Palladio, in a moment of crisis of his time, represented the will to weld the world of his time, thirsting for freedom and rich in imagination, with the classical world, marked by rationality and aimed at order as a primary need of the spirit. Out of an inexhaustible desire for harmony, Palladio recomposed the terms, for other irreconcilable artists, of civilization and nature, so that the geometric shapes recovered with historical awareness were lowered into a natural space that is always varied in color and light, always different for the experience of those who lives it.

The "Letters to Palladio" document a relationship between the two Venetian artists, as if to signify in historical situations similar to a crisis of values, but rich in innovative ferments, the existence of a force of culture that determines the way of acting in an impulse creative vital and useful "…….  

That long stay in Venice was very important for us, as it gave us the opportunity to see the artist working in his Venetian atmosphere, opening a window of curiosity, even in a visual sense, because the artist's studio overlooked the Canal Large, a timeless, metaphysical, surreal horizon, a window on the East

Be moored in "Sant'Elena" in the center of one of the most beautiful cities in the world, with our boat, it made us incredulous.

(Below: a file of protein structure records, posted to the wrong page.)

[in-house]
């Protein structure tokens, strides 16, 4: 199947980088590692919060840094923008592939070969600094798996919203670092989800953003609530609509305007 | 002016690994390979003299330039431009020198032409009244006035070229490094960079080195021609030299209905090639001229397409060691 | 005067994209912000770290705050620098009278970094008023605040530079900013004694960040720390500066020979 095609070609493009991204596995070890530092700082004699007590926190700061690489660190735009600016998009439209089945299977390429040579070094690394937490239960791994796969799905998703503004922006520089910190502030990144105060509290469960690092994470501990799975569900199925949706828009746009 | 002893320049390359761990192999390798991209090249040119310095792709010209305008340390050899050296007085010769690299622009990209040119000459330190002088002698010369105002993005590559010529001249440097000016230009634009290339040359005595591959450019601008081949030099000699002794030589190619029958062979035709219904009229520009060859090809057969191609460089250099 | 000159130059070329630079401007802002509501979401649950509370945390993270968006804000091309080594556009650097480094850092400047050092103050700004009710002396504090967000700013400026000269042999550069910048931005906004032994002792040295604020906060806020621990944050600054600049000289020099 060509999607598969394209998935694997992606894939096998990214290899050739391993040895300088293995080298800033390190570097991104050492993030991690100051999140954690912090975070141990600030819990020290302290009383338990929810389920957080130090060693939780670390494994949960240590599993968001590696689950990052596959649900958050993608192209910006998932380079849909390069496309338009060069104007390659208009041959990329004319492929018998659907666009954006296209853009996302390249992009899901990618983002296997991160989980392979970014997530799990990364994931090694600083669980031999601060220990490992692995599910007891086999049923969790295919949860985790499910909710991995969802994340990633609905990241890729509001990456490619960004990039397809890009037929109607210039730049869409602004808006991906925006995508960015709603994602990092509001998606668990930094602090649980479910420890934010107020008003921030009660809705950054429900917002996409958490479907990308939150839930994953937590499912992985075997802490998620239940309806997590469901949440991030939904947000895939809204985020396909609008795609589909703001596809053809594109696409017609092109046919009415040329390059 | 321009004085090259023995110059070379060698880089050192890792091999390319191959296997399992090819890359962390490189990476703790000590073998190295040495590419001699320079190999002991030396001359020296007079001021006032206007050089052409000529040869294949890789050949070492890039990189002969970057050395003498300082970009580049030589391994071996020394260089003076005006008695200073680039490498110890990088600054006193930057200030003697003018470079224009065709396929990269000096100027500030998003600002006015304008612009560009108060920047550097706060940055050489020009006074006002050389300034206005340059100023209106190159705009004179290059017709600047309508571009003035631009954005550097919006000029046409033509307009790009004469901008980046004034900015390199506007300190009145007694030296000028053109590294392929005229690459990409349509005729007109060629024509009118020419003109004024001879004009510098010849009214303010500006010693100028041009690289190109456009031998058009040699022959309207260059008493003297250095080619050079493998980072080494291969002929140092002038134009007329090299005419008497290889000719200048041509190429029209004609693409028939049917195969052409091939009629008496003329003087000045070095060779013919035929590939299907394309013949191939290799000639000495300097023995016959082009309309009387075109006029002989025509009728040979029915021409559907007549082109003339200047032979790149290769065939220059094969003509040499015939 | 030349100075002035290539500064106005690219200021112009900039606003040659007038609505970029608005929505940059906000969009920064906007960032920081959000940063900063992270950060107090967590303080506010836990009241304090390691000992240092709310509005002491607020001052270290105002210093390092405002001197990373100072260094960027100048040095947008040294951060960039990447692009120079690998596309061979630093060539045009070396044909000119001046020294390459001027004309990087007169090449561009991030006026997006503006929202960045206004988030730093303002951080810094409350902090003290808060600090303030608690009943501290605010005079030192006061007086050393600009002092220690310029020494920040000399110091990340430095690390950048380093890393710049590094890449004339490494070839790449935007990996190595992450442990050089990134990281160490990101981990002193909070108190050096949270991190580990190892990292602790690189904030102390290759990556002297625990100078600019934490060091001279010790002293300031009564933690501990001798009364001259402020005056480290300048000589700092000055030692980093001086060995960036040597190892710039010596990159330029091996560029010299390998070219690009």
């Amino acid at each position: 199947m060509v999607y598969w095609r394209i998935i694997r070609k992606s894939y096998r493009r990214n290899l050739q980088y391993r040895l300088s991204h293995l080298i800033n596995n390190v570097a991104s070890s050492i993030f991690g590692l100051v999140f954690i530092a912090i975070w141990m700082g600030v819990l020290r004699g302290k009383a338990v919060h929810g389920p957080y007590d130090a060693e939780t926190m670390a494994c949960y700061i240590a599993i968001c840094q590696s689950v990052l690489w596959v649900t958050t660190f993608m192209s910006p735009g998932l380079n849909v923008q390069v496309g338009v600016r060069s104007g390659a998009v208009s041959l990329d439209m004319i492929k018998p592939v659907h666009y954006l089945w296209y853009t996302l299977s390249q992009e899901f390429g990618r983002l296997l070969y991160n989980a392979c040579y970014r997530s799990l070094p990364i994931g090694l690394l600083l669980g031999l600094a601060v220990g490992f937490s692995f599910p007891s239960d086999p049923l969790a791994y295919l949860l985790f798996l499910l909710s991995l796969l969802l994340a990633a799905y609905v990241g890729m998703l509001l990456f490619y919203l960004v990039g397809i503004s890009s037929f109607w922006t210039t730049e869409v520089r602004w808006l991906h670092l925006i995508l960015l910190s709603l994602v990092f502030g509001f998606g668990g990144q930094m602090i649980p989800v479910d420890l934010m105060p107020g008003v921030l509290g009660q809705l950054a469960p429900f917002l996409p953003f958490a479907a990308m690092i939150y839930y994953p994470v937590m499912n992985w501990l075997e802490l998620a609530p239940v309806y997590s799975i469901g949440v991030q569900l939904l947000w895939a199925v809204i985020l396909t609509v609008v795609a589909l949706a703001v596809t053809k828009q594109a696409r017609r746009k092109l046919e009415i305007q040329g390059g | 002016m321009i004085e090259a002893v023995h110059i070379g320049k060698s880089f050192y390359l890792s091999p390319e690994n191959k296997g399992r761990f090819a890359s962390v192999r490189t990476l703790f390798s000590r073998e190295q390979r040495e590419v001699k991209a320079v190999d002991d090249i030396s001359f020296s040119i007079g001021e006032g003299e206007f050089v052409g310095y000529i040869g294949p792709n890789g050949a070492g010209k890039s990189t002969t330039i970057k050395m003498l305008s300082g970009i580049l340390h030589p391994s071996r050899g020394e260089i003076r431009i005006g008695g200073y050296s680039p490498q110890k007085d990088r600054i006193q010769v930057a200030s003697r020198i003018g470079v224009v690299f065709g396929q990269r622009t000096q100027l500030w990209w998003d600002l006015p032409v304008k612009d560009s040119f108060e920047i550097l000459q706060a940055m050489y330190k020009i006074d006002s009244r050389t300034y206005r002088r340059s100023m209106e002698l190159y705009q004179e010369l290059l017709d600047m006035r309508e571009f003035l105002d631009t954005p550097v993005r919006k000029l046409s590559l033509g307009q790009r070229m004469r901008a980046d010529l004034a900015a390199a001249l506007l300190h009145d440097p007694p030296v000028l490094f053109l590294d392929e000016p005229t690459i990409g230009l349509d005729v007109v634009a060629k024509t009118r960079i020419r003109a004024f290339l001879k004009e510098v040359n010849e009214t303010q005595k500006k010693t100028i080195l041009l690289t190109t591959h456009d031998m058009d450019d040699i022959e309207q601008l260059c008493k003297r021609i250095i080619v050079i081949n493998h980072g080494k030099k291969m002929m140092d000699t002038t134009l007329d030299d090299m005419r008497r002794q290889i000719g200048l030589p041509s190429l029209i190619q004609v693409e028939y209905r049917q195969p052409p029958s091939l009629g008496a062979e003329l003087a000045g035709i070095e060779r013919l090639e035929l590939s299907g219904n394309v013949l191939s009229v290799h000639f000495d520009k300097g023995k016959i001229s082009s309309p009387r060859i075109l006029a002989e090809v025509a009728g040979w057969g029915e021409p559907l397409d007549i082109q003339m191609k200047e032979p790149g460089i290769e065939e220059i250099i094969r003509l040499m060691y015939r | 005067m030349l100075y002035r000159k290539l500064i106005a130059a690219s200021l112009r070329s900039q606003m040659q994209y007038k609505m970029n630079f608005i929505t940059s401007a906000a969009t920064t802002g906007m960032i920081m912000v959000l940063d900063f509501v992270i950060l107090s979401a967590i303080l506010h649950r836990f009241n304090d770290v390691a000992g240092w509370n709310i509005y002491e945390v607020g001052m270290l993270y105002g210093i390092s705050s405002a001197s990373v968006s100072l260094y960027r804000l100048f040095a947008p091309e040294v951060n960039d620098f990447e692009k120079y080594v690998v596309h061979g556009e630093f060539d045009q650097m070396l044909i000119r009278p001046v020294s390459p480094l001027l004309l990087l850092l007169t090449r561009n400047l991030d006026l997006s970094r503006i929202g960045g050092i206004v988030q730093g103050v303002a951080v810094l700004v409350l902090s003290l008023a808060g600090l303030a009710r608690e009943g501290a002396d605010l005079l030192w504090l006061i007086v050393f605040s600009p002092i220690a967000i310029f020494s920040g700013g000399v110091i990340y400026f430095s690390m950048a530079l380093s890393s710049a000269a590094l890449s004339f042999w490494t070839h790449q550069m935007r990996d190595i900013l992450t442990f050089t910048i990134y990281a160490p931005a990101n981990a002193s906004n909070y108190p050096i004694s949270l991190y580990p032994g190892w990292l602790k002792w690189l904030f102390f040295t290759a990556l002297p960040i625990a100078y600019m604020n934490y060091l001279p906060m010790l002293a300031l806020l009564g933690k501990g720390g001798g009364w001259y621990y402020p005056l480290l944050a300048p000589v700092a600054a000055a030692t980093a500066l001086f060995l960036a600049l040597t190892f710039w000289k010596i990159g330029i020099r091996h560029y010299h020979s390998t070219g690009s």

Venice is a city which, in its false slumber, conceals an intellectual dynamism that regenerates and proffers new horizons to everyone, should one but know how to observe the results while merely standing on a balcony. 

We sailed in the meanders of the city, with our tender, letting Davide and Simona read every detail, telling them part of the things that we gradually grasped no longer with the eye of tourists but as lovers discoverers also of sudden and simple visions or intuitions, something that the children appreciated most, because they were sure they were at the center of our interests in those moments.

I must say that Santomaso with great generosity introduced us to the Venetian circuit with the first exhibition "2RC Art Editions" in the splendid headquarters of the Academy of Fine Arts in Venice, during the 1970 Biennale, and managed to find a delightful landing place in Venetian waters at "St. Helena”, For our boat and from there to be able to organize and prepare the exhibition.

Moreover, it gave us the opportunity to collaborate with the American Academy to participate, in their pavilion, in creating an atelier with lithographic technique. The press and all the equipment used for the occasion came from our Roman studio.

The exhibition "2RC Art Editions"Was presented in the same period, in Lignano, on 25 July 1970, for the" II ° International Biennial of Art ”With a severe catalog and a critical text by Italo Mussa. And it was Santomaso again who promoted this exhibition in a very hospitable space, where we arrived "by sea" with the AIDS, embarking a crew of eleven American teachers, young artists and students, leaving Venice at 4.00 am with a good mistral, and being present at noon for the inauguration.

Walter Rossi